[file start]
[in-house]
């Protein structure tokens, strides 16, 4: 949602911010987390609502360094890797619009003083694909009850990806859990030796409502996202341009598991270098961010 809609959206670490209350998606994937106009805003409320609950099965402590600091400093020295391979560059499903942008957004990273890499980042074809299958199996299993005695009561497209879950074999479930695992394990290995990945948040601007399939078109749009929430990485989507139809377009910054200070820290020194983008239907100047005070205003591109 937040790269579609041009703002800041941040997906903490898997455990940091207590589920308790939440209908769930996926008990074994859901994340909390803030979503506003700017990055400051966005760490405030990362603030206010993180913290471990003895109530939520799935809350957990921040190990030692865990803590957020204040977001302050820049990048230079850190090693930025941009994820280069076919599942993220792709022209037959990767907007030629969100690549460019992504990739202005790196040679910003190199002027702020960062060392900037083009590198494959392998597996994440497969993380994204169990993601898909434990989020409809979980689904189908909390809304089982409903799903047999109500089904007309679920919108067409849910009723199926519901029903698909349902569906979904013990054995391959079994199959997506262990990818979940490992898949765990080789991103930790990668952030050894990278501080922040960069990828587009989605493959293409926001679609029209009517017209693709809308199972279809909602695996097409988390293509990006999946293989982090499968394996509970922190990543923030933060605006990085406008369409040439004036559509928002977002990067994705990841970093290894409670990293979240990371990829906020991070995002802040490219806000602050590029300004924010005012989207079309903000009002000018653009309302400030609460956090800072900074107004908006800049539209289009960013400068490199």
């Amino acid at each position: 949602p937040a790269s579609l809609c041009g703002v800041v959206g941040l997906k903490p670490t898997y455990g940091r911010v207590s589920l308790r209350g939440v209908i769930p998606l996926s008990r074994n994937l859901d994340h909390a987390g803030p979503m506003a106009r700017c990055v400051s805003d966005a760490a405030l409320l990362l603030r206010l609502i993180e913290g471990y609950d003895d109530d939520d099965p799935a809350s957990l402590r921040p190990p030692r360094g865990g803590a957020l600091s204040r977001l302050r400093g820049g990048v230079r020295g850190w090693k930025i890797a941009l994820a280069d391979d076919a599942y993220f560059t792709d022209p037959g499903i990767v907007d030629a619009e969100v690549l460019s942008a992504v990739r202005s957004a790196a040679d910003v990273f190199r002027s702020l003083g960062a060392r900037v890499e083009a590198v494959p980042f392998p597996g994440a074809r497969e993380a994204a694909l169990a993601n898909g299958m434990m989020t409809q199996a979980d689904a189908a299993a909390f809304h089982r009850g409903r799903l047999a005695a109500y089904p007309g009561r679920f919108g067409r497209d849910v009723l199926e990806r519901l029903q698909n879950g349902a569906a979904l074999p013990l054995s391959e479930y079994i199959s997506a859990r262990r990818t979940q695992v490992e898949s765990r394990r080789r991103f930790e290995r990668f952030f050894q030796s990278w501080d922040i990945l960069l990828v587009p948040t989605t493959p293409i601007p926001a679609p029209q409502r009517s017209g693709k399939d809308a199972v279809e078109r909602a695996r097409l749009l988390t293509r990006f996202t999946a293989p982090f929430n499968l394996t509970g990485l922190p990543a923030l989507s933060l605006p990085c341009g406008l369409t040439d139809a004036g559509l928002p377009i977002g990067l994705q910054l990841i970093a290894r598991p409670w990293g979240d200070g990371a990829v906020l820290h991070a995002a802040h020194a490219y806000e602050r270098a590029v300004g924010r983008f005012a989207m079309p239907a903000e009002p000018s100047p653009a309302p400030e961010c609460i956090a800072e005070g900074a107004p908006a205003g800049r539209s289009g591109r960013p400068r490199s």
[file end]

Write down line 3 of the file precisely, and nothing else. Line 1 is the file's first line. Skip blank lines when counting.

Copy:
């Amino acid at each position: 949602p937040a790269s579609l809609c041009g703002v800041v959206g941040l997906k903490p670490t898997y455990g940091r911010v207590s589920l308790r209350g939440v209908i769930p998606l996926s008990r074994n994937l859901d994340h909390a987390g803030p979503m506003a106009r700017c990055v400051s805003d966005a760490a405030l409320l990362l603030r206010l609502i993180e913290g471990y609950d003895d109530d939520d099965p799935a809350s957990l402590r921040p190990p030692r360094g865990g803590a957020l600091s204040r977001l302050r400093g820049g990048v230079r020295g850190w090693k930025i890797a941009l994820a280069d391979d076919a599942y993220f560059t792709d022209p037959g499903i990767v907007d030629a619009e969100v690549l460019s942008a992504v990739r202005s957004a790196a040679d910003v990273f190199r002027s702020l003083g960062a060392r900037v890499e083009a590198v494959p980042f392998p597996g994440a074809r497969e993380a994204a694909l169990a993601n898909g299958m434990m989020t409809q199996a979980d689904a189908a299993a909390f809304h089982r009850g409903r799903l047999a005695a109500y089904p007309g009561r679920f919108g067409r497209d849910v009723l199926e990806r519901l029903q698909n879950g349902a569906a979904l074999p013990l054995s391959e479930y079994i199959s997506a859990r262990r990818t979940q695992v490992e898949s765990r394990r080789r991103f930790e290995r990668f952030f050894q030796s990278w501080d922040i990945l960069l990828v587009p948040t989605t493959p293409i601007p926001a679609p029209q409502r009517s017209g693709k399939d809308a199972v279809e078109r909602a695996r097409l749009l988390t293509r990006f996202t999946a293989p982090f929430n499968l394996t509970g990485l922190p990543a923030l989507s933060l605006p990085c341009g406008l369409t040439d139809a004036g559509l928002p377009i977002g990067l994705q910054l990841i970093a290894r598991p409670w990293g979240d200070g990371a990829v906020l820290h991070a995002a802040h020194a490219y806000e602050r270098a590029v300004g924010r983008f005012a989207m079309p239907a903000e009002p000018s100047p653009a309302p400030e961010c609460i956090a800072e005070g900074a107004p908006a205003g800049r539209s289009g591109r960013p400068r490199s």